To cram down property owned jointly, both spouses have to file a Chapter 13 bankruptcy. The Bankruptcy Court for the Southern District of Florida held recently that a Chapter 13 debtor whose spouse does not join in the debtor’s bankruptcy petition is not permitted to cram down a claim secured by a lien on property owned by the debtor as a tenant by the entireties. If the debtor were allowed to cram down the claim, the court reasoned, his nonfiling wife would be granted the benefit of having filed for bankruptcy without having to carry any of the burdens, and the Code does not permit this. In re Alvarez, 2012 WL 1425097 (Bankr. S.D. Fla., April 24, 2012).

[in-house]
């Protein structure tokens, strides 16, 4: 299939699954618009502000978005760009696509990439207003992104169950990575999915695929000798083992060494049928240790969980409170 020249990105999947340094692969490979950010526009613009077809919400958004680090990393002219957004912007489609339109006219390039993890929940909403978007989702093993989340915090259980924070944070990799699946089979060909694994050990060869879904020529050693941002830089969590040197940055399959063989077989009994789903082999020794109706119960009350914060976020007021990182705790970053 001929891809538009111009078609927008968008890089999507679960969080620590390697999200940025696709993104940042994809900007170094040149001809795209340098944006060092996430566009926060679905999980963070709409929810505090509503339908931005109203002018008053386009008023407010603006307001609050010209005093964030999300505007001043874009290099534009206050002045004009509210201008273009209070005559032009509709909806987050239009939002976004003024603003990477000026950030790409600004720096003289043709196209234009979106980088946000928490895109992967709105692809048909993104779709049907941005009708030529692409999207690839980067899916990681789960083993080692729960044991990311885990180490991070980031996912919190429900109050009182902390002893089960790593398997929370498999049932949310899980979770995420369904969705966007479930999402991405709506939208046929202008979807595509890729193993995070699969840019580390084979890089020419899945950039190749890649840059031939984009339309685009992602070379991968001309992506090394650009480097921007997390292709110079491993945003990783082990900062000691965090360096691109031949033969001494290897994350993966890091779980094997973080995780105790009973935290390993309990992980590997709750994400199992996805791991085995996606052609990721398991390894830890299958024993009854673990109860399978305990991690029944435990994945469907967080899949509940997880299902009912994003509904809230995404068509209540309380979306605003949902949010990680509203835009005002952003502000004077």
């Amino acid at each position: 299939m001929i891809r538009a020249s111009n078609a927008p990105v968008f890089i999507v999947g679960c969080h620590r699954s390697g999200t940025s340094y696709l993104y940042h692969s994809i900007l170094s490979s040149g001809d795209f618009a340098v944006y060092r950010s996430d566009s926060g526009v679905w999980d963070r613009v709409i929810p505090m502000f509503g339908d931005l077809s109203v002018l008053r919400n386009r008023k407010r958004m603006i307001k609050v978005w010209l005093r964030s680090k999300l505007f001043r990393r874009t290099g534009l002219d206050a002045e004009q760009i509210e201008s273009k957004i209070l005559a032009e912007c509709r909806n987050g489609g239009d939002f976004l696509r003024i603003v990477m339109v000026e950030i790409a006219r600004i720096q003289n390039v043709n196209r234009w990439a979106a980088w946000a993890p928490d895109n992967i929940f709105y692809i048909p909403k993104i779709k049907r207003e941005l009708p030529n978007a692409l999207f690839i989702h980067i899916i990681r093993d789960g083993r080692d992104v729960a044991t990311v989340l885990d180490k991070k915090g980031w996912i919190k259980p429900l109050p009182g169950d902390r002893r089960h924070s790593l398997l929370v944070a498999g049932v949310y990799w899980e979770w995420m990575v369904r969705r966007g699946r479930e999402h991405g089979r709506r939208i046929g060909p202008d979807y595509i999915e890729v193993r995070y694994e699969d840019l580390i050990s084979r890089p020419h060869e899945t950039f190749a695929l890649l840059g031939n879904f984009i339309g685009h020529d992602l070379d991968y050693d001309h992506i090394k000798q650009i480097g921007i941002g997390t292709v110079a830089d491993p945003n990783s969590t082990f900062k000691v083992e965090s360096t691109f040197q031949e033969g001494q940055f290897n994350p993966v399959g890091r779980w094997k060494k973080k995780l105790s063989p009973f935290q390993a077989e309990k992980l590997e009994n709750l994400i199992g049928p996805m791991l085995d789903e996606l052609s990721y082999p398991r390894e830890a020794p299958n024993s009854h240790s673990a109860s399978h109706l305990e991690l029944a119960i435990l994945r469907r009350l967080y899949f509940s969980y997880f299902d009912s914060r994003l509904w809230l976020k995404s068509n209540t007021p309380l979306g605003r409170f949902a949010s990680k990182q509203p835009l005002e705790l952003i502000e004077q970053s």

Another approach is that the non-filing spouse could quit claim their interest in the property to the debtor. That way when the debtor files the bankruptcy, he or she is the sole owner of the property. We have found this works just as well.
Transfers of property especially shortly before filing a bankruptcy is a complex matter and should only be done after consultation with a qualified bankruptcy attorney. For a free consultation, please consider Arkovich Law